Finally, it is possible that the Evil Power may be utterly routed, and the allied empires, tried by fire, may be given the opportunity and the obligation of making, not merely a new Europe, but a new world. If that chance should come, how will they use it? One thing at least is clear.

The task which will face the diplomats who take part in the coming peace-congress will be different in kind as well as in degree from that of any of their predecessors at any moment in human history. They will be concerned not merely with the adjustment of the differences of a few leading states, and not merely with the settlement of Europe: they will have to deal with the whole world, and to decide upon what principles and to what ends the leaders.h.i.+p of the peoples of European stock over the non-European world is to be exercised. Whether they realise it or not, whether they intend it or not, they will create either a world-order or a world-disorder. And it will inevitably be a world-disorder which will result unless we do some hard thinking on this gigantic problem which faces us, and unless we are prepared to learn, from the history of the relations of Europe with the outer world, what are the principles by which we ought to be guided. We are too, when we think of the problems of the future peace, to fix our attention almost wholly upon Europe, and, if we think of the non-European world at all, to a.s.sume either that the problem is merely one of power, or that the principles which will guide us in the settlement of Europe can be equally applied outside of Europe. Both of these a.s.sumptions are dangerous, because both disregard the teachings of the past which we have been surveying.

If, on the one hand, we are content to regard the problem as merely one of power, and to divide out the non-European world among the victors as the spoils of victory, we shall indeed have been conquered by the very spirit which we are fighting; we shall have become converts to the German Doctrine of Power, which has brought upon us all these ills, and may bring yet more appalling evils in the future. The world will emerge divided among a group of vast empires which will overshadow the lesser states. These empires will continue to regard one another with fear and suspicion, and to look upon their subject-peoples merely as providing the implements for a war of destruction, to be waged by cut-throat commercial rivalry in time of peace, and by man-power and machine-power in war. If that should be the result of all our agonies, the burden which must be laid upon the peoples of these empires, and the intolerable antic.i.p.ation of what is to come, will make their yoke seem indeed a heavy one; will probably bring about their disintegration; and will end that ascendancy of Western civilisation over the world which the last four centuries have established. And justly; since Western civilisation will thus be made to stand not for justice and liberty, but for injustice and oppression. Such must be the inevitable result of any settlement of the non-European world which is guided merely by the ambitions of a few rival states and the Doctrine of Power.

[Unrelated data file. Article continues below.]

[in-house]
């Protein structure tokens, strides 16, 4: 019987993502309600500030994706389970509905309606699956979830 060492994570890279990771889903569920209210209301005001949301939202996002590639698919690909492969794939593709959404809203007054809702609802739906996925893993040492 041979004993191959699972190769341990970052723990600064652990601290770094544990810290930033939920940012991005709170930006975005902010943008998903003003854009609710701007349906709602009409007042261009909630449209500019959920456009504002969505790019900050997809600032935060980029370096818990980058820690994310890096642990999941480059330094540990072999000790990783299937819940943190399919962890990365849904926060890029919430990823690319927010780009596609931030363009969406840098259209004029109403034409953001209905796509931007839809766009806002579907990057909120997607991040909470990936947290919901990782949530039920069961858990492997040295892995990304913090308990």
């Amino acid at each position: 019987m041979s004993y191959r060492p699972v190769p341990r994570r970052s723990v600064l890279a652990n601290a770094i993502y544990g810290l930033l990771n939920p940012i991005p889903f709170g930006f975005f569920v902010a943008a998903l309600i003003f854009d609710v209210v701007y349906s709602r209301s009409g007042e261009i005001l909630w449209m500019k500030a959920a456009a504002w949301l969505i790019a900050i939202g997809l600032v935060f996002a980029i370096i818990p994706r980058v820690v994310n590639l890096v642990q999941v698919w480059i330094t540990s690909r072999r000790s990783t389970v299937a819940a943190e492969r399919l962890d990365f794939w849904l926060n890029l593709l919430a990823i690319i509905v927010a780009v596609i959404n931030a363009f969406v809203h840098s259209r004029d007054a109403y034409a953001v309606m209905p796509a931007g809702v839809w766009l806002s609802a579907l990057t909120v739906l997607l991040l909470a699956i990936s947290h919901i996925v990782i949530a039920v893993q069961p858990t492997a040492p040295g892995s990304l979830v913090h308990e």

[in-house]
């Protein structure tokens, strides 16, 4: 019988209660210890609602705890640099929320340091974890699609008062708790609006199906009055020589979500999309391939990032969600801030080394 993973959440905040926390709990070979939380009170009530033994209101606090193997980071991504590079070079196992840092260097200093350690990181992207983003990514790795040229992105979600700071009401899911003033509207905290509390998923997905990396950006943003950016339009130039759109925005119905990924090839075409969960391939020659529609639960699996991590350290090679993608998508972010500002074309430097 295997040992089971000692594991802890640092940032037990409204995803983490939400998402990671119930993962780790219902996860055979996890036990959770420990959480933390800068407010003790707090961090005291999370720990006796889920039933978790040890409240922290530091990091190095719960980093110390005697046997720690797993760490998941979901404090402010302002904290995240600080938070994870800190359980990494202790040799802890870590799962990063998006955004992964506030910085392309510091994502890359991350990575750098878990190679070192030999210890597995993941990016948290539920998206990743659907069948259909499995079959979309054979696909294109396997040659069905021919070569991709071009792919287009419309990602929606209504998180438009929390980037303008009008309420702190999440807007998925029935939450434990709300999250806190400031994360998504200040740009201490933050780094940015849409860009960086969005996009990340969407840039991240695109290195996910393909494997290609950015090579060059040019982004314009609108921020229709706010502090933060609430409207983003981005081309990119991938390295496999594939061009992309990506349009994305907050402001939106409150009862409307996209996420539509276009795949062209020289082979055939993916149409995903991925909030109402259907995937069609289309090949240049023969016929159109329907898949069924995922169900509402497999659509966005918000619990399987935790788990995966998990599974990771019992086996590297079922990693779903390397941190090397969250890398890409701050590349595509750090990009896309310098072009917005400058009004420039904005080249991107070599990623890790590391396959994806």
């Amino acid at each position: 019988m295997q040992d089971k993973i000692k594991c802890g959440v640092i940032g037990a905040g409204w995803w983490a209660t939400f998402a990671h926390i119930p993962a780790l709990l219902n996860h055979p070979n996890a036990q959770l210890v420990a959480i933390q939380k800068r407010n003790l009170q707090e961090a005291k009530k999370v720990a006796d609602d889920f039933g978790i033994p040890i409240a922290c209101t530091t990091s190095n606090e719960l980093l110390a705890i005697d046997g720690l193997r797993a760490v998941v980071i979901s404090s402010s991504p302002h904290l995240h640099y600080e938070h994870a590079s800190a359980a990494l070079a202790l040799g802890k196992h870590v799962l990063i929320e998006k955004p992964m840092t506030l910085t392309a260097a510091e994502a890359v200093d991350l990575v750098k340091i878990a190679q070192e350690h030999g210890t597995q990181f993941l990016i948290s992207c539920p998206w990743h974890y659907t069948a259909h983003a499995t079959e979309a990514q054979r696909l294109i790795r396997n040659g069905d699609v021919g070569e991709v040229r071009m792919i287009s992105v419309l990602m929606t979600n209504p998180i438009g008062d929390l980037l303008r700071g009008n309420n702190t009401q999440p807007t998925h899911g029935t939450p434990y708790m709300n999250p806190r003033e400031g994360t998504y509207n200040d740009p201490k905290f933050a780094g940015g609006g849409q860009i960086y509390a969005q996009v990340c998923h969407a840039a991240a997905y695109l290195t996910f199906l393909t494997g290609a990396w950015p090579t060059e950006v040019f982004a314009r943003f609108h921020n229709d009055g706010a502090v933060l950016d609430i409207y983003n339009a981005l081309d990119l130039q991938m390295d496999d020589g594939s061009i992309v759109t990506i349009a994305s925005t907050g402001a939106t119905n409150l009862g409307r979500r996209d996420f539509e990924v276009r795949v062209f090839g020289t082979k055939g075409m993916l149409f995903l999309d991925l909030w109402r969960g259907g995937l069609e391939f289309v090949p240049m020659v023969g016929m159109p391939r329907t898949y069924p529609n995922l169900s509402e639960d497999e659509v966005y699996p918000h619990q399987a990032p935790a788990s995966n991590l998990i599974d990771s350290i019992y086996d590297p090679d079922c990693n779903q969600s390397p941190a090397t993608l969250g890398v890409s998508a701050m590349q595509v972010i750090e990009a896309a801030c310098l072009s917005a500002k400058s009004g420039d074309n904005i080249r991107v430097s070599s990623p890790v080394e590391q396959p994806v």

On the other hand, we are urged by enthusiasts for liberty, especially in Russia, to believe that imperialism as such is the enemy; that we must put an end for ever to all dominion exercised by one people over another; and that outside of Europe as within it we must trust to the same principles for the hope of future peace--the principles of national freedom and self-government--and leave all peoples everywhere to control freely their own destinies. But this is a misreading of the facts as fatal as the other. It disregards the value of the work that has been done in the extension of European civilisation to the rest of the world by the imperial activities of the European peoples. It fails to recognise that until Europe began to conquer the world neither rational law nor political liberty had ever in any real sense existed in the outer world, and that their dominion is even now far from a.s.sured, but depends for its maintenance upon the continued tutelage of the European peoples. It fails to realise that the economic demands of the modern world necessitate the maintenance of civilised administration after the Western pattern, and that this can only be a.s.sured, in large regions of the earth, by means of the political control of European peoples. Above all this view does not grasp the essential fact that the idea of nationhood and the idea of self-government are both modern ideas, which have had their origin in Europe, and which can only be realised among peoples of a high political development; that the sense of nationhood is but slowly created, and must not be arbitrarily defined in terms of race or language; and that the capacity for self-government is only formed by a long process of training, and has never existed except among peoples who were unified by a strongly felt community of sentiment, and had acquired the habit and instinct of loyalty to the law. a.s.suredly it is the duty of Europe and America to extend these fruitful conceptions to the regions which have pa.s.sed under their influence. But the process must be a very slow one, and it can only be achieved under tutelage. It is the control of the European peoples over the non-European world which has turned the world into an economic unit, brought it within a single political system, and opened to us the possibility of making a world-order such as the most daring dreamers of the past could never have conceived. This control cannot be suddenly withdrawn. For a very long time to come the world-states whose rise we have traced must continue to be the means by which the political discoveries of Europe, as well as her material civilisation, are made available for the rest of the world. The world-states are such recent things that we have not yet found a place for them in our political philosophy. But unless we find a place for them, and think in terms of them, in the future, we shall be in danger of a terrible s.h.i.+pwreck.